This morning I took a walk. By myself. The weather is warming slightly, Ginger is mostly sleeping all night, and Ed gave me an ipod - my first - for Valentine's Day. So I had the thought to start taking early morning walks like I used to many years ago. Plus we have this fabulous path across the street that runs along the water (Upper New York Bay). In one direction is the majestic Verrazano Bridge. In the other is the Statue of Liberty and Manhattan in the distance.
So this morning I took off, walking briskly and breathing deeply and feeling. I am still learning to use the ipod and put it on 600-song shuffle, just listening to whatever came up and enjoying every bit. When you have a situation like this - sea breeze (bay breeze), scenery, movement and awesome music pumping into you, it is natural to let the mind wander and enjoy the journey as thoughts come and go. Today I wandered all over my life and memories and found myself thinking of a few people I haven't thought of in a long time.
They played bit parts in my life, nothing very remarkable, but left lasting impressions. We have not kept in touch and will probably never meet again. But these high school companions were with me on my awesome walk this morning so I want to give them a little shout-out anyway. I know this may not be very interesting to readers but maybe it will remind you of some of the memorable one-scene-wonders from your own life; if so, please share.
1. Greg Youngman was my locker neighbor for six years - from 7th to 12th grade. We also sat together for standardized tests, hearing screenings, graduation and other alphabetized events. He was friendly, chill and good-natured in 7th grade and hardly changed (except his voice) the whole time I knew him. This says a lot because I know I changed a great deal over those years but Greg was always cool with me. We were always happy to see each other when school started - locker neighbors yet again, with G-Sue Yi unfailingly on my other side - and bid farewell when it ended. I have occasionally thought of Greg since high school, and though I haven't been able to track him down (though I think I just remembered today his real name is George...), I hope he is unbelievably successful and happy.
2. CJ Oakley was my music stand partner in Guitar Ensemble. Close your mouth - yes, honestly, at one point I played guitar well enough to perform in a group. I don't remember how we became partners - I think positions were just randomly assigned - but CJ and I sat together and shared a music stand for the entire 1991-92 school year. He was awesome. We would never have otherwise met, I'm sure. He had a feathered mullet, a bowlegged strut, and a hick accent, though I think he faked that for effect. He loved country and heavy metal. He was a piece of work and probably thought I was, too, but he was so nice and made sport out of whispering funny comments to me while we played, trying to mess me up. When we passed in the halls, he with his hair band friends, and me with my hippie ones, he always called out to me, with his own nickname for me, "POUNCE!"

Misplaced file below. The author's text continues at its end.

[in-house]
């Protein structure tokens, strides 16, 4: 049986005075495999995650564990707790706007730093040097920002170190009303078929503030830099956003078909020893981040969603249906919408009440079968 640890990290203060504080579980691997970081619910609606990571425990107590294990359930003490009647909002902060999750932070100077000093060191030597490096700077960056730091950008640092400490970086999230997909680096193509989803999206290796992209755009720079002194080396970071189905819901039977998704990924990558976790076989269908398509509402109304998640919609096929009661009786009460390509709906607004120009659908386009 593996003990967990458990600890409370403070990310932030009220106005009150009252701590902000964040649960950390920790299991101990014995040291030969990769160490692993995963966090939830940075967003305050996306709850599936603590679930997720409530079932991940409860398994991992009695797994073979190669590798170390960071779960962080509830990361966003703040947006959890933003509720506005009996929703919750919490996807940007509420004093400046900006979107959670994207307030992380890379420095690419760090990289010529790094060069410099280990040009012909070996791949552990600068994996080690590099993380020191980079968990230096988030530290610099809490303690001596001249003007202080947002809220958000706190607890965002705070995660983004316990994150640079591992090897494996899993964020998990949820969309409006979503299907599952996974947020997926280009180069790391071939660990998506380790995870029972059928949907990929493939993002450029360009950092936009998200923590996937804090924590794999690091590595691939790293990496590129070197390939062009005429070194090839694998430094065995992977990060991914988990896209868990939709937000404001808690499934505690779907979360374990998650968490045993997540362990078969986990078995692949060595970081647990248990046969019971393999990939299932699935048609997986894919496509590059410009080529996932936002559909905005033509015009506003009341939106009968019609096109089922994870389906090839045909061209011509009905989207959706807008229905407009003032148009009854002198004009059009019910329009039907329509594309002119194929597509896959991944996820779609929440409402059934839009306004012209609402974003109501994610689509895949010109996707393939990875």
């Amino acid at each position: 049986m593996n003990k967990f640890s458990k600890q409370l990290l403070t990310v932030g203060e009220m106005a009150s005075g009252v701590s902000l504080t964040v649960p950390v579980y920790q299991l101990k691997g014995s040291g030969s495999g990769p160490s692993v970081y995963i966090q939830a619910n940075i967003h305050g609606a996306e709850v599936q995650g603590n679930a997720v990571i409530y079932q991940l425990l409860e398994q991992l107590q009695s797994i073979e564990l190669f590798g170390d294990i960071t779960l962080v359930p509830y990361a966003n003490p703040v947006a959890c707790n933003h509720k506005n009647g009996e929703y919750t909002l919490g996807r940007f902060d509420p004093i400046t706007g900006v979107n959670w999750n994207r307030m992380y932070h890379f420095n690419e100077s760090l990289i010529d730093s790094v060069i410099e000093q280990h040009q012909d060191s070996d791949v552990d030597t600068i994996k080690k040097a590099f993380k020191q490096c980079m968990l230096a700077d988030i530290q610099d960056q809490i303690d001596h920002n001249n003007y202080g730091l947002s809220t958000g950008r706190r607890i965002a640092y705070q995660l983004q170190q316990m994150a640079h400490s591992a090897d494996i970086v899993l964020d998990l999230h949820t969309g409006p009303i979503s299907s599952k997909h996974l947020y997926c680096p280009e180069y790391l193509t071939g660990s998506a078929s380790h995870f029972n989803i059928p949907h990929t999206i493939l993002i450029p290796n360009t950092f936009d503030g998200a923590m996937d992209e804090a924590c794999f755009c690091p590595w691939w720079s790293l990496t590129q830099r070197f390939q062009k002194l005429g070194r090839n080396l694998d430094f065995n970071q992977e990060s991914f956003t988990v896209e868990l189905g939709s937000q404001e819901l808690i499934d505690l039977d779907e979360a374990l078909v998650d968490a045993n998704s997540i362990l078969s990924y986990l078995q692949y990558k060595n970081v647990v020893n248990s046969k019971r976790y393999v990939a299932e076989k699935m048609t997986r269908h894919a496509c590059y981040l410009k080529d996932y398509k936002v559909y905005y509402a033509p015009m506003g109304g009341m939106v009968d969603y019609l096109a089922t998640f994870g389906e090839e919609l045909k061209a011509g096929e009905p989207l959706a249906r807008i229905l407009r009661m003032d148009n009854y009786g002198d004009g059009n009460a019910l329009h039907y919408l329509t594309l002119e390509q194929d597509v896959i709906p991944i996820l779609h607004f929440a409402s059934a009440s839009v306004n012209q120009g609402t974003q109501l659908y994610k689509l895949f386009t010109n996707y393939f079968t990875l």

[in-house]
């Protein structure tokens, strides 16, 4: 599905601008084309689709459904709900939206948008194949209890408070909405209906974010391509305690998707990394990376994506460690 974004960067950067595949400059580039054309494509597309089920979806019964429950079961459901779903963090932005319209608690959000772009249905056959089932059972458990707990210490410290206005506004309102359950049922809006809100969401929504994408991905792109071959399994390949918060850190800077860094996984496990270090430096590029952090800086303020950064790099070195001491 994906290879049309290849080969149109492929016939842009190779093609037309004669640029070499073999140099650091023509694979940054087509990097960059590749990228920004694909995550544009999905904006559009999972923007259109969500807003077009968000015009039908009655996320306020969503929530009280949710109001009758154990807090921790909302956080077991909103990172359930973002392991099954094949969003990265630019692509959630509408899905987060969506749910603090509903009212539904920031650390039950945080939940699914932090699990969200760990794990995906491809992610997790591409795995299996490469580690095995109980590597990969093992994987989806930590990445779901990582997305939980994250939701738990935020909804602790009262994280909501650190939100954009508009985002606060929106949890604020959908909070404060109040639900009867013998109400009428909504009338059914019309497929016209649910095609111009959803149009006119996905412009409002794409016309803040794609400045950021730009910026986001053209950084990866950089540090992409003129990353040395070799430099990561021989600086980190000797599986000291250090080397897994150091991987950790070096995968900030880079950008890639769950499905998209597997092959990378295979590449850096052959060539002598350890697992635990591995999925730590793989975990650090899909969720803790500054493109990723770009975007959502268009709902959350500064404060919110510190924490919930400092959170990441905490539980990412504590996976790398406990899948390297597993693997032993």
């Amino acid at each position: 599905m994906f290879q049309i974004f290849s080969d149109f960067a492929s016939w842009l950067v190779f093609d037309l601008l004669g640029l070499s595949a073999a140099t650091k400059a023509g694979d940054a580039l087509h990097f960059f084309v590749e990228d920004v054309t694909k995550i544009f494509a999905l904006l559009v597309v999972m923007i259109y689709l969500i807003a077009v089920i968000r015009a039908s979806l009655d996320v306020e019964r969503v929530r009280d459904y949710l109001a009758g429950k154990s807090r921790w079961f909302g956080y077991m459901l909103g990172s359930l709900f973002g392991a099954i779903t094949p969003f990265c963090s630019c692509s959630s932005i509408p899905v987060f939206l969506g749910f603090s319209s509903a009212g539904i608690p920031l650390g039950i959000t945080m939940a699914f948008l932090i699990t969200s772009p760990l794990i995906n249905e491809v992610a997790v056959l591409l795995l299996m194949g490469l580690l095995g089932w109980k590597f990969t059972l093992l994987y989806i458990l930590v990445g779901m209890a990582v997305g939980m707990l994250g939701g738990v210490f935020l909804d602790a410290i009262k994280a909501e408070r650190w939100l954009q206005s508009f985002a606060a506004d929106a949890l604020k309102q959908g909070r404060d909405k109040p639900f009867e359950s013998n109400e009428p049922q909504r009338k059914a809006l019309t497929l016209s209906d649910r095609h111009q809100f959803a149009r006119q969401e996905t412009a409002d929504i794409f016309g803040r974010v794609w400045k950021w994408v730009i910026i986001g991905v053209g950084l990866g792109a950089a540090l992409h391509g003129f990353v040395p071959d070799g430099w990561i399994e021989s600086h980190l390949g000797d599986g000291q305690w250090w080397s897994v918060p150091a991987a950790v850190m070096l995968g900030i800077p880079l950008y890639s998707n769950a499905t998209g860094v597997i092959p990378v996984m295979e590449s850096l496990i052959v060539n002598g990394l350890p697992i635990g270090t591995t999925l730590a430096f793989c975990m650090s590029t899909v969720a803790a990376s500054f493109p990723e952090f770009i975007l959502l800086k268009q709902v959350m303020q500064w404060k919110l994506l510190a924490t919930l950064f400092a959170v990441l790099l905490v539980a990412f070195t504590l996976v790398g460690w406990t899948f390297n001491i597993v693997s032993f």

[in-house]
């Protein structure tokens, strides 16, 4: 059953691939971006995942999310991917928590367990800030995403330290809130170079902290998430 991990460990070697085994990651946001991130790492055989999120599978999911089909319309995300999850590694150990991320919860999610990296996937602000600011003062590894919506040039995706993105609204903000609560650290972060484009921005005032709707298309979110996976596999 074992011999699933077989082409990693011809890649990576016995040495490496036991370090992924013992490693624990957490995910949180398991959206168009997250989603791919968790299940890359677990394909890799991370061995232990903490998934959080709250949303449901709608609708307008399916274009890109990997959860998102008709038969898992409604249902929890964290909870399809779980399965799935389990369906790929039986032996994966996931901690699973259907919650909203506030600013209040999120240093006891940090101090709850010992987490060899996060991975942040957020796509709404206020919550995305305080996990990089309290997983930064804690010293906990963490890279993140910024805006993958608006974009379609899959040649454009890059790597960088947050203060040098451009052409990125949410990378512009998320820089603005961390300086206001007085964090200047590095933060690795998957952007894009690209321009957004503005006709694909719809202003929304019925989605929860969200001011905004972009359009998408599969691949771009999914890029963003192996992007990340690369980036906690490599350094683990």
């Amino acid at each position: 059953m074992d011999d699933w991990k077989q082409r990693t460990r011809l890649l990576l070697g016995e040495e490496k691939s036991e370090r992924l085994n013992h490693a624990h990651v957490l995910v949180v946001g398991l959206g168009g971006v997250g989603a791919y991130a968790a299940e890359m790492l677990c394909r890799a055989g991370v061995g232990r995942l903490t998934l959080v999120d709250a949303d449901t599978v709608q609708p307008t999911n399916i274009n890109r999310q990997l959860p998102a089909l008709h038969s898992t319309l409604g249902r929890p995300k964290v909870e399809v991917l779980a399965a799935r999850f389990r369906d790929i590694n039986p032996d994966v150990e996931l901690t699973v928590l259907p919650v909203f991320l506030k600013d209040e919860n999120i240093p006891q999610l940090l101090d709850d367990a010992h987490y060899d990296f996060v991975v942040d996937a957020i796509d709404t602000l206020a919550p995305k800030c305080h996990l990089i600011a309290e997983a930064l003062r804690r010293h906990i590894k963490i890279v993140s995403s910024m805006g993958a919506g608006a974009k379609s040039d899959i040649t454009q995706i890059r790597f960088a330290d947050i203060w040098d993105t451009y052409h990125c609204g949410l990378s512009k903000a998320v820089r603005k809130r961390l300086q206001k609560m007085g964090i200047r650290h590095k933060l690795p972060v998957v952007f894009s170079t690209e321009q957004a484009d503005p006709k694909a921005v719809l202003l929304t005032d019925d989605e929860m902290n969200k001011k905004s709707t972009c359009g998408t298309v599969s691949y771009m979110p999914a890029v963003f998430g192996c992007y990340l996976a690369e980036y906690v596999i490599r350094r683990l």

3. Ted Arnn was the best friend of my first boyfriend. Ted drove a rockin' navy blue '65 mustang and wanted to be a policeman. He also thought absolutely nothing of the fact that I was his little sister's age - a freshman, while he was a senior. Ted was highly enthusiastic about music and was the first to introduce me to The Smiths, one of my all-time forever favorite bands. This has earned Ted a place in the Disco Mom Hall of Fame. He went to George Mason and did a weekend show on the school radio station; beyond that, we lost touch. I Googled him and found this article - turns out he is a captain with the Fairfax County Police Department, and again hosts a WGMU radio show. Good for you, Ted.
4. When I was a sophomore, my friend Brad Artman asked me to be his escort in the Mr. Robinson pageant. Brad did play a small but cherished role in my life but this isn't about Brad. A pageant escort is just supposed to walk out at the beginning of the show on the arm of the contestant, wait while he introduces himself at the mic, smile, take his arm, and walk off stage with him. It's a formality. Then you go sit in the audience. Being a formality, you are supposed to dress up very nice. Most girls wear skimpy formal dresses and high heels. I didn't have either (wouldn't have worn them anyway!), so I just did the best I could - a long sleeved blouse that I actually ironed, a long crushed velvet skirt, and actual eye makeup. Unfortunately Brad didn't win, but it was a fun contest anyway.
Afterwards I was waiting for Brad backstage when a classmate of mine, Nathan Baker, came over to say hello. He had been in the pageant, too. We chatted a little small talk and then I will always remember the compliment he paid me. He told me that he noticed I was the only escort that had dressed modestly, and he thought that was really cool. I was floored at that compliment coming from a 16-year-old non-Mormon guy. He said it let people focus on my face, and that's how it should be. That spontaneous conversation with Nathan was more affirmation on the virtue of modesty than any church lesson I'd ever had...before or since. Thanks, Nate.
Well there are more but that's enough for now. I promise not to expound so every time I take a walk. But it is nice to have time with my thoughts, and a place to record them.
Who has played an important bit part in your life?